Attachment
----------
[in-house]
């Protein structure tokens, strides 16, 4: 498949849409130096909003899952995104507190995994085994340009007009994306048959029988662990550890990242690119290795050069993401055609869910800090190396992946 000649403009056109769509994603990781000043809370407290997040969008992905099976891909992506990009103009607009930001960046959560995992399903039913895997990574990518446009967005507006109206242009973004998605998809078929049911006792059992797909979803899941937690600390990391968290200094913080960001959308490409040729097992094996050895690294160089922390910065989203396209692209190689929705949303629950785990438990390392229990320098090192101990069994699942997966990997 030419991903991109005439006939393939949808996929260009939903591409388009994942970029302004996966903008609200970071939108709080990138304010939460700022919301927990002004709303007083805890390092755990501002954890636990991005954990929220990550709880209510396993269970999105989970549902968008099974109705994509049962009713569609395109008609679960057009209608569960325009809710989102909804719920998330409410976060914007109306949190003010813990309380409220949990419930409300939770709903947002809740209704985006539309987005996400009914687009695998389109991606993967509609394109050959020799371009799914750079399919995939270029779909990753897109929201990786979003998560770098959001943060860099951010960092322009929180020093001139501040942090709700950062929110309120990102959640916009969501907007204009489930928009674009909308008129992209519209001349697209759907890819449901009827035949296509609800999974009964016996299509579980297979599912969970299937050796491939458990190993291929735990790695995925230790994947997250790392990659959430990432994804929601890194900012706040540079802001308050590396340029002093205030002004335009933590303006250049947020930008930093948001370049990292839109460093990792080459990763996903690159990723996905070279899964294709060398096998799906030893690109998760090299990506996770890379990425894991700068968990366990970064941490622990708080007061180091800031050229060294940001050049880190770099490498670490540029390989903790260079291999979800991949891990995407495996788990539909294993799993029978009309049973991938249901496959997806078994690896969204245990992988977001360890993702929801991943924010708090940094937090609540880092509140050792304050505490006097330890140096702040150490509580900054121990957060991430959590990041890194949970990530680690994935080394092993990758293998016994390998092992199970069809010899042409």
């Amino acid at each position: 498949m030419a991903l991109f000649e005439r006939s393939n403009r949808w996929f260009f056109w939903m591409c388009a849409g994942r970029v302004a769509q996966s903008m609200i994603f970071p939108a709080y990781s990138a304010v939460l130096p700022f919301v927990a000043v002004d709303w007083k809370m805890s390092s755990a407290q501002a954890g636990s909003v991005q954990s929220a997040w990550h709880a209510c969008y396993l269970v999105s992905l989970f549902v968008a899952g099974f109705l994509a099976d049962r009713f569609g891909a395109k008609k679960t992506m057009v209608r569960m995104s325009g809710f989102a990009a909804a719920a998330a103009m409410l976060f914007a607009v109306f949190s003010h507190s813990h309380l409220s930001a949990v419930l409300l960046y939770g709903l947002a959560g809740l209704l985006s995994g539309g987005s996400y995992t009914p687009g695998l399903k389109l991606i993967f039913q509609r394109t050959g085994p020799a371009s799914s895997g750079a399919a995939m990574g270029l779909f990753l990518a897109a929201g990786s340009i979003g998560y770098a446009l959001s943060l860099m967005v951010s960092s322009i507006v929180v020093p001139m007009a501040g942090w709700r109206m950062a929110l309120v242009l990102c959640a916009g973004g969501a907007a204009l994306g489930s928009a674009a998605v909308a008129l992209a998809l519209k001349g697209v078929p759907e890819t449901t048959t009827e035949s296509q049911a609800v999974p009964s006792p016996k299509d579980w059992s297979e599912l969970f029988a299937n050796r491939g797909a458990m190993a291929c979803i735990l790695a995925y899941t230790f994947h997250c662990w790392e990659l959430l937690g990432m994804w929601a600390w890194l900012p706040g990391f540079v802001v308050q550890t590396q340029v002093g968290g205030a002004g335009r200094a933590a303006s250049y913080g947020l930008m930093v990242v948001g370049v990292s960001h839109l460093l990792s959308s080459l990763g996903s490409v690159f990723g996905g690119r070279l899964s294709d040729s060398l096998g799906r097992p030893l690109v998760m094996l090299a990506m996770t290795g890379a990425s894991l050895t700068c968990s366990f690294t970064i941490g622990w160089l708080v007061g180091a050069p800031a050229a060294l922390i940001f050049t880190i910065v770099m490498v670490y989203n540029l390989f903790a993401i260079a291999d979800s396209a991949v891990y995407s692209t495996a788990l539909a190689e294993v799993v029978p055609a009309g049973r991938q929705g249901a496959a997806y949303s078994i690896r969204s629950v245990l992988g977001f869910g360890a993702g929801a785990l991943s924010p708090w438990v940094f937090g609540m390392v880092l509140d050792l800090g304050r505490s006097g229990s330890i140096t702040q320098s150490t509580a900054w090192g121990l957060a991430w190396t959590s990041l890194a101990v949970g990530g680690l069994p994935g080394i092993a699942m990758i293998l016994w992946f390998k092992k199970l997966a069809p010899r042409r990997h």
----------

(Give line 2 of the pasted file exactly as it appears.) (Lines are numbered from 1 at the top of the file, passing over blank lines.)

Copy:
């Protein structure tokens, strides 16, 4: 498949849409130096909003899952995104507190995994085994340009007009994306048959029988662990550890990242690119290795050069993401055609869910800090190396992946 000649403009056109769509994603990781000043809370407290997040969008992905099976891909992506990009103009607009930001960046959560995992399903039913895997990574990518446009967005507006109206242009973004998605998809078929049911006792059992797909979803899941937690600390990391968290200094913080960001959308490409040729097992094996050895690294160089922390910065989203396209692209190689929705949303629950785990438990390392229990320098090192101990069994699942997966990997 030419991903991109005439006939393939949808996929260009939903591409388009994942970029302004996966903008609200970071939108709080990138304010939460700022919301927990002004709303007083805890390092755990501002954890636990991005954990929220990550709880209510396993269970999105989970549902968008099974109705994509049962009713569609395109008609679960057009209608569960325009809710989102909804719920998330409410976060914007109306949190003010813990309380409220949990419930409300939770709903947002809740209704985006539309987005996400009914687009695998389109991606993967509609394109050959020799371009799914750079399919995939270029779909990753897109929201990786979003998560770098959001943060860099951010960092322009929180020093001139501040942090709700950062929110309120990102959640916009969501907007204009489930928009674009909308008129992209519209001349697209759907890819449901009827035949296509609800999974009964016996299509579980297979599912969970299937050796491939458990190993291929735990790695995925230790994947997250790392990659959430990432994804929601890194900012706040540079802001308050590396340029002093205030002004335009933590303006250049947020930008930093948001370049990292839109460093990792080459990763996903690159990723996905070279899964294709060398096998799906030893690109998760090299990506996770890379990425894991700068968990366990970064941490622990708080007061180091800031050229060294940001050049880190770099490498670490540029390989903790260079291999979800991949891990995407495996788990539909294993799993029978009309049973991938249901496959997806078994690896969204245990992988977001360890993702929801991943924010708090940094937090609540880092509140050792304050505490006097330890140096702040150490509580900054121990957060991430959590990041890194949970990530680690994935080394092993990758293998016994390998092992199970069809010899042409």